Wilt Chamberlain, the legendary NBA 7-foot-1 center, liked to say “Nobody roots for Goliath.” Nowhere is that truer than during the first few days of the NCAA tournament.
You root for your team, and other than that you root for upsets. We all want to see David, with his five smooth stones, facing down Goliath.
You want a No. 16 seed to take down a No. 1 for the first time ever on Thursday or Friday, don’t you? You want Buster Douglas whipping Mike Tyson. You want Appalachian State’s football team beating Michigan on the road. You want N.C. State’s Lorenzo Charles dunking to beat Houston.
While the second weekend generally produces more good games as 16 teams get whittled to four, it is the tournament’s first big weekend that best captures the popular imagination.
You want Florida Gulf Coast University. You want George Mason. You want Davidson.
“It’s a special year for us,” said Stephen Curry, who keyed Davidson’s run to the Elite Eight in 2008. “It reminds me a lot of my freshman year at Davidson, when we were picked way low in the Southern Conference standings in the preseason and ended up winning the conference. They are doing the same sort of thing this year – picked 12th in the A-10 in their first year and then winning the regular-season championship.”
Davidson is one of a half-dozen teams from the Carolinas playing in the 68-team NCAA tournament, and those six squads are evenly split up for your maximum viewing pleasure. N.C. State, North Carolina and Wofford play Thursday. Davidson, Duke and Coastal Carolina play Friday. The city of Charlotte gets a taste of the action too with eight teams (headlined by Duke and Virginia) starting NCAA play on Friday at Time Warner Cable Arena.
The actual NCAA bracket has its own magic, of course. I know many people who do all their predictions online now. The scoring is simpler. There is no illegible handwriting.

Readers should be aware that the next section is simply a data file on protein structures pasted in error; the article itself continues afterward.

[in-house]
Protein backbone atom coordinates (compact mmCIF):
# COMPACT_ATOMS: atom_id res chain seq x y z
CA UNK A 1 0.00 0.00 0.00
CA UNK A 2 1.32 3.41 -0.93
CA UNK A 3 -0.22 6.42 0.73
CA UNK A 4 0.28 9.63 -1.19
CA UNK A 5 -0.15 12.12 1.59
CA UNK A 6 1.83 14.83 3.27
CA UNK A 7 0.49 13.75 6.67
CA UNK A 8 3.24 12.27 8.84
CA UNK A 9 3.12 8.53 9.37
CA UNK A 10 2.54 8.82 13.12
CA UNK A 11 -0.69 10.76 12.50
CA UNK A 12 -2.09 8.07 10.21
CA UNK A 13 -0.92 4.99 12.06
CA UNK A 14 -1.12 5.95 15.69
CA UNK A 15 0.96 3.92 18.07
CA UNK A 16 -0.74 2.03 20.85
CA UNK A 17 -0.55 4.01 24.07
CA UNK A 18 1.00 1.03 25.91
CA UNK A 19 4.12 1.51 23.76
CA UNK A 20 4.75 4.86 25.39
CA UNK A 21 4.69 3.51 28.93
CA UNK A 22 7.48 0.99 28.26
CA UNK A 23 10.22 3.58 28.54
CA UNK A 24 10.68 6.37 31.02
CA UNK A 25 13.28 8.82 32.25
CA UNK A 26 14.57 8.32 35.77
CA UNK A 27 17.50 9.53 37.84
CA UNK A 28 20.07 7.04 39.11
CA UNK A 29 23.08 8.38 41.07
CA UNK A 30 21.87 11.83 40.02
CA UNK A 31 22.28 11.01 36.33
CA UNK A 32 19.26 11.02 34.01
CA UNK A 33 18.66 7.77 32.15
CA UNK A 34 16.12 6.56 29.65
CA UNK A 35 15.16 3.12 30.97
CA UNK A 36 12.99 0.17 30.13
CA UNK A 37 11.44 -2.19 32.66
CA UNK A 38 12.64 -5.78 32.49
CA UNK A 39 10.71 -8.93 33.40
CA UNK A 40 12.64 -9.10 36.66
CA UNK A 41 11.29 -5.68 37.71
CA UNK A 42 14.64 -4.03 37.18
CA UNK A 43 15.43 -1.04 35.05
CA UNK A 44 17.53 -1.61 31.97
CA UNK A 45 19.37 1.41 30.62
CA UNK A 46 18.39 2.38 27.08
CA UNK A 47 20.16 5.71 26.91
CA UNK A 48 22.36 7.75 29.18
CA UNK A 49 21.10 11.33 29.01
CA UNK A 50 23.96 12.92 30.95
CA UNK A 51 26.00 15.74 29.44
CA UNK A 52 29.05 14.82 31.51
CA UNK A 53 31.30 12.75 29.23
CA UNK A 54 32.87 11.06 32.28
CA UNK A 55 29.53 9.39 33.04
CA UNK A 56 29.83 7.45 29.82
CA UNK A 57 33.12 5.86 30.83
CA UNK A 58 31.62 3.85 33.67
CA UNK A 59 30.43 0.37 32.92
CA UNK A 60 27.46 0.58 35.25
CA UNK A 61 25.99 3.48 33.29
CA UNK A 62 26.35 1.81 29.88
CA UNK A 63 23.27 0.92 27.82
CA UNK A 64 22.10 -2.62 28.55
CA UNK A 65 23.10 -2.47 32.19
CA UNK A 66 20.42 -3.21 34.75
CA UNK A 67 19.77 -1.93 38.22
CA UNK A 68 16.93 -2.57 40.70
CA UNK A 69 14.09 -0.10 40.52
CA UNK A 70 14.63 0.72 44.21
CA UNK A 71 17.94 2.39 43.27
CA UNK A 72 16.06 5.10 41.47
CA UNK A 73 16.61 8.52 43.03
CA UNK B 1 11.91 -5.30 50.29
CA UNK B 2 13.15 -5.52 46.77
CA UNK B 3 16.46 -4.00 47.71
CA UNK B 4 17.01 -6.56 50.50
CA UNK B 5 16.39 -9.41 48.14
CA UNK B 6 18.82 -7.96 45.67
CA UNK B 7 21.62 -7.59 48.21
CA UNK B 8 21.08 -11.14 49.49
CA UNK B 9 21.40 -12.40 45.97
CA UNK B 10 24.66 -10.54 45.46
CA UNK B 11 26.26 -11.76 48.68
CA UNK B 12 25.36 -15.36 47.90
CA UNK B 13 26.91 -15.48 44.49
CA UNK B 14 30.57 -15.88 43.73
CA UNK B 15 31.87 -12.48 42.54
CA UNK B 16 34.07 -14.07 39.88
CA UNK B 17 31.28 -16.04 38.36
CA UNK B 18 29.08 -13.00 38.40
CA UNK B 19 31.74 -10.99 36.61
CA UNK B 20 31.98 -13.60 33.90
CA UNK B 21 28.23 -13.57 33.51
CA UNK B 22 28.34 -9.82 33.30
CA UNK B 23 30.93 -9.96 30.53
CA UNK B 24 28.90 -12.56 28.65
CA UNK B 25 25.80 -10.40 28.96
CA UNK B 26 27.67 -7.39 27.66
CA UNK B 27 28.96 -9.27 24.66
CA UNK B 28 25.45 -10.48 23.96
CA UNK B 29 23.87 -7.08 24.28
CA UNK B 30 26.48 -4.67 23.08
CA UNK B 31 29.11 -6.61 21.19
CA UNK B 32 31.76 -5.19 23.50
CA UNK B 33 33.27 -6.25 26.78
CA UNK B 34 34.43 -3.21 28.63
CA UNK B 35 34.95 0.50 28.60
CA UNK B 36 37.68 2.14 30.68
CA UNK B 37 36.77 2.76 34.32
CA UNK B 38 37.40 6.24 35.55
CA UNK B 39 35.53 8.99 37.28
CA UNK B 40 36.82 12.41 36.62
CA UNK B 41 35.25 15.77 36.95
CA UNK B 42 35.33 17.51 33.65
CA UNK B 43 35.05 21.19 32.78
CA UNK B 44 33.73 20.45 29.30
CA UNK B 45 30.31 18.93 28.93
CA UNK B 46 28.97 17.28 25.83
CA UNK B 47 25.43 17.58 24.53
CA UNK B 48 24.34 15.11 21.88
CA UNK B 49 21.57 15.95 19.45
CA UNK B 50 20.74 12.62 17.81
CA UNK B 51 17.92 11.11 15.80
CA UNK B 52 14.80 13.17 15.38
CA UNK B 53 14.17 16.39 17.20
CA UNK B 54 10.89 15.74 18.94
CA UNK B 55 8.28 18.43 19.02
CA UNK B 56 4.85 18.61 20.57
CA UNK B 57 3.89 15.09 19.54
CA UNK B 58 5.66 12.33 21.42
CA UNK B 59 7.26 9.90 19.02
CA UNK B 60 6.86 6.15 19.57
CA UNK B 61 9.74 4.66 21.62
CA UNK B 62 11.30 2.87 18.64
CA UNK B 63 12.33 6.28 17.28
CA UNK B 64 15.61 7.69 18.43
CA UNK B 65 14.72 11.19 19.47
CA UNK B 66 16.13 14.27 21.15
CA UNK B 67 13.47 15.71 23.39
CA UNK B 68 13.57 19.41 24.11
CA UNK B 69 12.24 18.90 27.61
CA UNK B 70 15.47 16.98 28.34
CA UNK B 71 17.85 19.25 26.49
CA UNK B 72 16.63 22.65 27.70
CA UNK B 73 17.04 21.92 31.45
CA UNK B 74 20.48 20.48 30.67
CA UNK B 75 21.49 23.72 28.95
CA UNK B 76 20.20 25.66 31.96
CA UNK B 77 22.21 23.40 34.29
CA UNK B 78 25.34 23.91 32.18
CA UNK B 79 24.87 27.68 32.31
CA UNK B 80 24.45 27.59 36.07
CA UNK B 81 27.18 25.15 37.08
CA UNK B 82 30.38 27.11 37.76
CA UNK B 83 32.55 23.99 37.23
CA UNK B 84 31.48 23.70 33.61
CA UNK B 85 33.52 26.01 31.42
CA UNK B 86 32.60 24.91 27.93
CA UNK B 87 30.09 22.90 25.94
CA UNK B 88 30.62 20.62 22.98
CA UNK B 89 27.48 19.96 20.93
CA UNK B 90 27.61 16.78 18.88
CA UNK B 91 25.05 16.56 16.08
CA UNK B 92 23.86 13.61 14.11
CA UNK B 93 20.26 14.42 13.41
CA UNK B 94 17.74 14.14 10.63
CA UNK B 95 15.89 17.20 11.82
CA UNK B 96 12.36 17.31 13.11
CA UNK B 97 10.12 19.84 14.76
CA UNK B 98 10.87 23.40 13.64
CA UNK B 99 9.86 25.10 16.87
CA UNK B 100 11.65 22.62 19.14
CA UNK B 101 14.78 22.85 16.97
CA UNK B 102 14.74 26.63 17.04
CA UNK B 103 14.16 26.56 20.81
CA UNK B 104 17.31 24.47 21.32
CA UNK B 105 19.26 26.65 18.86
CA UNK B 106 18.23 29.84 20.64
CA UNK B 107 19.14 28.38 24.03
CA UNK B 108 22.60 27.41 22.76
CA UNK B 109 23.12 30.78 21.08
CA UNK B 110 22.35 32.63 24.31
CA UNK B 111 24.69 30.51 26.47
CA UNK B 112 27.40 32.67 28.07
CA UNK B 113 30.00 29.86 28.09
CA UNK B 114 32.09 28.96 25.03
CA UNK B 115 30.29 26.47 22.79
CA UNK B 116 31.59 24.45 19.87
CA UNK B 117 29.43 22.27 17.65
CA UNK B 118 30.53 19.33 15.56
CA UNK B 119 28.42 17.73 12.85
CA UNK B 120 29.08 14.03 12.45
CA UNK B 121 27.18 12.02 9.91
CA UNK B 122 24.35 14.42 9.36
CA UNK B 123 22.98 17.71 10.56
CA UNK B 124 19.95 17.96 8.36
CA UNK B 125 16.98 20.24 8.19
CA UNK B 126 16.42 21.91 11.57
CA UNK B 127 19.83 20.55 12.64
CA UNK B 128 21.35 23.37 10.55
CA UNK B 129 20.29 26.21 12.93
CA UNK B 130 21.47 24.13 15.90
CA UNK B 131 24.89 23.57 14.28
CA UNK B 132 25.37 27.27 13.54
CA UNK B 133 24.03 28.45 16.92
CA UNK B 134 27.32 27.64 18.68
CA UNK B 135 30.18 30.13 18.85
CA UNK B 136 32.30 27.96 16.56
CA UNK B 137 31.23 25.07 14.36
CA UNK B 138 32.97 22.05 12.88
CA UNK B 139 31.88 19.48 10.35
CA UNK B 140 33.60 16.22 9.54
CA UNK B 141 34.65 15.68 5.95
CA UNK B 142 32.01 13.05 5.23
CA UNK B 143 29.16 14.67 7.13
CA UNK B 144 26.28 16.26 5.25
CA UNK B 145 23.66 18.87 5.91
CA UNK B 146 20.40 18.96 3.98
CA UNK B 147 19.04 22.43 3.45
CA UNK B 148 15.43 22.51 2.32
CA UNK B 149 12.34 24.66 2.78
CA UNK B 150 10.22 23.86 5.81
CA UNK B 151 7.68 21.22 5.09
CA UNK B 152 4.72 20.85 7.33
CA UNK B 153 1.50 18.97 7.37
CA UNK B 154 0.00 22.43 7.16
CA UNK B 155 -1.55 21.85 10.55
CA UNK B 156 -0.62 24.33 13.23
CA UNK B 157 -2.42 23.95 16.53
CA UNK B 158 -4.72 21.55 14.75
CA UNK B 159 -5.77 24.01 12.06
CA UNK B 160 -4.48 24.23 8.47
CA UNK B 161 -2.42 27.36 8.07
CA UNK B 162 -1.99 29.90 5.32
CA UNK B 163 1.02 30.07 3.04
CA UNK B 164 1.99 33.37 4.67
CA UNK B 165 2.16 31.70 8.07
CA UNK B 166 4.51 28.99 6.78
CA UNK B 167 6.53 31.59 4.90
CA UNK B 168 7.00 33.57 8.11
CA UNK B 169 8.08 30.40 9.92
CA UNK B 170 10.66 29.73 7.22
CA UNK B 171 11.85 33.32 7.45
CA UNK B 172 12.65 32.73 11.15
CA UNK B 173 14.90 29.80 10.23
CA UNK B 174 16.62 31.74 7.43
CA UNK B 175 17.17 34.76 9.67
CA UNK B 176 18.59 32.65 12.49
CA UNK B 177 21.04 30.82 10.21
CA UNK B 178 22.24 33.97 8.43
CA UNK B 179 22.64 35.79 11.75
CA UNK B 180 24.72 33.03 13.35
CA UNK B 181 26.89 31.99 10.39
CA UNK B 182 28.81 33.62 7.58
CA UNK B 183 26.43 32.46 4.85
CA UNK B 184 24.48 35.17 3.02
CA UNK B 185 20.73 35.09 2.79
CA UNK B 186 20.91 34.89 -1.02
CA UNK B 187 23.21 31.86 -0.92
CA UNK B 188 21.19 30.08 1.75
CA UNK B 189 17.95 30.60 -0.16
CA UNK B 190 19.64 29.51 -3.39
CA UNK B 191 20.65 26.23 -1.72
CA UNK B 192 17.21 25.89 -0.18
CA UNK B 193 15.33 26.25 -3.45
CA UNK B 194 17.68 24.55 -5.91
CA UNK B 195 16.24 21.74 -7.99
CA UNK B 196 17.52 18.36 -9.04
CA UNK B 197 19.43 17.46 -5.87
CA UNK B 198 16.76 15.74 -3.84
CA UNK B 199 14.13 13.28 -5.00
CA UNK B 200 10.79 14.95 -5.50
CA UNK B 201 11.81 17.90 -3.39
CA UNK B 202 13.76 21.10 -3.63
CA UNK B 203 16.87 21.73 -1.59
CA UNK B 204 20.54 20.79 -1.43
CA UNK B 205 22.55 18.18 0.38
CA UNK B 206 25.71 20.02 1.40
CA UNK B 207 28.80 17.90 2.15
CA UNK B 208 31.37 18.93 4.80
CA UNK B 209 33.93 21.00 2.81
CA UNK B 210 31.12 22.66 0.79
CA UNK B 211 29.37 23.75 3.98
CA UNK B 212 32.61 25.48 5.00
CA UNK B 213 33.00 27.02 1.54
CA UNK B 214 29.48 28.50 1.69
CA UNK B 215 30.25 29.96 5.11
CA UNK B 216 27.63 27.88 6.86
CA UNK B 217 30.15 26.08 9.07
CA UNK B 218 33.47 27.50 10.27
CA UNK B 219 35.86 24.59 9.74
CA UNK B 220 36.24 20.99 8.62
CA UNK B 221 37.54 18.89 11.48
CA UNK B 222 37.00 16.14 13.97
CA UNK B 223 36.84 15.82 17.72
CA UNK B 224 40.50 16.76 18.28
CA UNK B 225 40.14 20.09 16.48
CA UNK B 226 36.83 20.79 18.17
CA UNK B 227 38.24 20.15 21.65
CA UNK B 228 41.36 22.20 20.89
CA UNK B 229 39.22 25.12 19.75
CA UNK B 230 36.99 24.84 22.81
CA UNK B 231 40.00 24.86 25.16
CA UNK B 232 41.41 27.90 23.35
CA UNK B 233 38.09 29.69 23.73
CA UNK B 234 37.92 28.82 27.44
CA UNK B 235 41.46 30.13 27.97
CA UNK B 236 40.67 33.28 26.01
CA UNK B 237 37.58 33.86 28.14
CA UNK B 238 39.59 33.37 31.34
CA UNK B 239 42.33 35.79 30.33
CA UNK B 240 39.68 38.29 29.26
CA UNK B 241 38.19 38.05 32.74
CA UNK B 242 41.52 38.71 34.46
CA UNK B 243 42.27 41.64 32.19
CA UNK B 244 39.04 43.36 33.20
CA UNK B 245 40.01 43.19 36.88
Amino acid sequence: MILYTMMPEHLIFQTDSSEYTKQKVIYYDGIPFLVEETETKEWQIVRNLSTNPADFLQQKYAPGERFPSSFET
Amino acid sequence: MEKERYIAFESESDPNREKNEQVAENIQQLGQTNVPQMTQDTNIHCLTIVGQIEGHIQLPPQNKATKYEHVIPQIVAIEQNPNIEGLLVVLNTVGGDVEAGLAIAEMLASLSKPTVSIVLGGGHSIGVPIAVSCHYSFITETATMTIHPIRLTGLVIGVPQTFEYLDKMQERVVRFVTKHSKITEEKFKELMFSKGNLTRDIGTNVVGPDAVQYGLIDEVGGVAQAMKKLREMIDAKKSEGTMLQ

For me, though, I still print out a bracket every year and hold it. Much like the way I still like to get newspaper ink on my fingers while turning actual pages, I like to fill out a paper bracket.
It is also far easier to crumple up a paper bracket than to crumple up a laptop.
My problem is I like to pick too many upsets. I want every 12 seed to beat a 5 seed, not just one. I want the 14 over the 3 and the 15 over the 2. I want double-digit seeds scattered across the Sweet 16 like cherry blossom petals.
“Oh, I understand,” said Wofford coach Mike Young, who has gotten his Terriers to the NCAA four times in the past six years. “I cheer for every underdog. I pull for Tommy Amaker and Harvard. I want Stephen F. Austin to win. You betcha – because those guys all are following the same path that we followed.”
Most of those long shots don’t win, which is why they are underdogs in the first place.
Says ESPN announcer Jay Bilas: “Even though there is the occasional upset – and it really is a little more occasional than people like to believe – there are a lot of very average teams in the first weekend that do not provide a fair fight. You get to the second weekend? You can play. There are a lot of teams that can’t play in the first weekend.”
But it is so much fun finding the few who really can. The big dogs own much of the second weekend and frequently the Final Four. Kentucky is going to own it all this year, I imagine.
The first four days, though – those belong to the underdogs. Raise your glass to them. And make your toast quick, because most of them won’t be here for long.
A couple of them will stick around, though. And that’s why they – and we – all get to dream a little this time every year.
Fowler: firstname.lastname@example.org; Twitter: @scott_fowler
Four underdogs to root for
Hampton (16 seed): The Pirates are the ultimate underdog versus unbeaten and tournament favorite Kentucky. Coach Edward Joyner Jr. joked this week that he’ll need divine intervention: “Jesus on speed dial.”
UC Irvine (13 seed): He’s not Goliath, but 7-foot-6 Mamadou Ndiaye will help the Anteaters take on Louisville.
Coastal Carolina (16 seed): Former Clemson coach Cliff Ellis leads the Chanticleers against Big Ten power Wisconsin.
Lafayette (16 seed): Only 9-9 and fourth in the Patriot League, the Leopards are coached by Fran O’Hanlon, who once played for opponent Villanova.